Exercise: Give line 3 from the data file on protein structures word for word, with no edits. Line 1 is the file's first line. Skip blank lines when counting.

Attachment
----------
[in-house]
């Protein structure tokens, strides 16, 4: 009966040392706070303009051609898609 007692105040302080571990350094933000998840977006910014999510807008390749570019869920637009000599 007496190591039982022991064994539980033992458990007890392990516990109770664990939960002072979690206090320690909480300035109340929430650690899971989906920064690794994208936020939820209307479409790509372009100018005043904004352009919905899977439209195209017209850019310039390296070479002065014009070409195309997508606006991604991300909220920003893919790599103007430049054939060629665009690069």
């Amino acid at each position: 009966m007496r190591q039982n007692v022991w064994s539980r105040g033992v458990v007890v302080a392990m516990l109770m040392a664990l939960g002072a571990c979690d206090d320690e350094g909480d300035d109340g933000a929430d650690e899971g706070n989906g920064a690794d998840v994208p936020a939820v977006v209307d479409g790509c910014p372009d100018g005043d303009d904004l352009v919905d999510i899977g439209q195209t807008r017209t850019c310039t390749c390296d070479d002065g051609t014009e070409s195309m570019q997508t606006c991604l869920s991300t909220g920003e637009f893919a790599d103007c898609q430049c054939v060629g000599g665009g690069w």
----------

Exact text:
């Amino acid at each position: 009966m007496r190591q039982n007692v022991w064994s539980r105040g033992v458990v007890v302080a392990m516990l109770m040392a664990l939960g002072a571990c979690d206090d320690e350094g909480d300035d109340g933000a929430d650690e899971g706070n989906g920064a690794d998840v994208p936020a939820v977006v209307d479409g790509c910014p372009d100018g005043d303009d904004l352009v919905d999510i899977g439209q195209t807008r017209t850019c310039t390749c390296d070479d002065g051609t014009e070409s195309m570019q997508t606006c991604l869920s991300t909220g920003e637009f893919a790599d103007c898609q430049c054939v060629g000599g665009g690069w």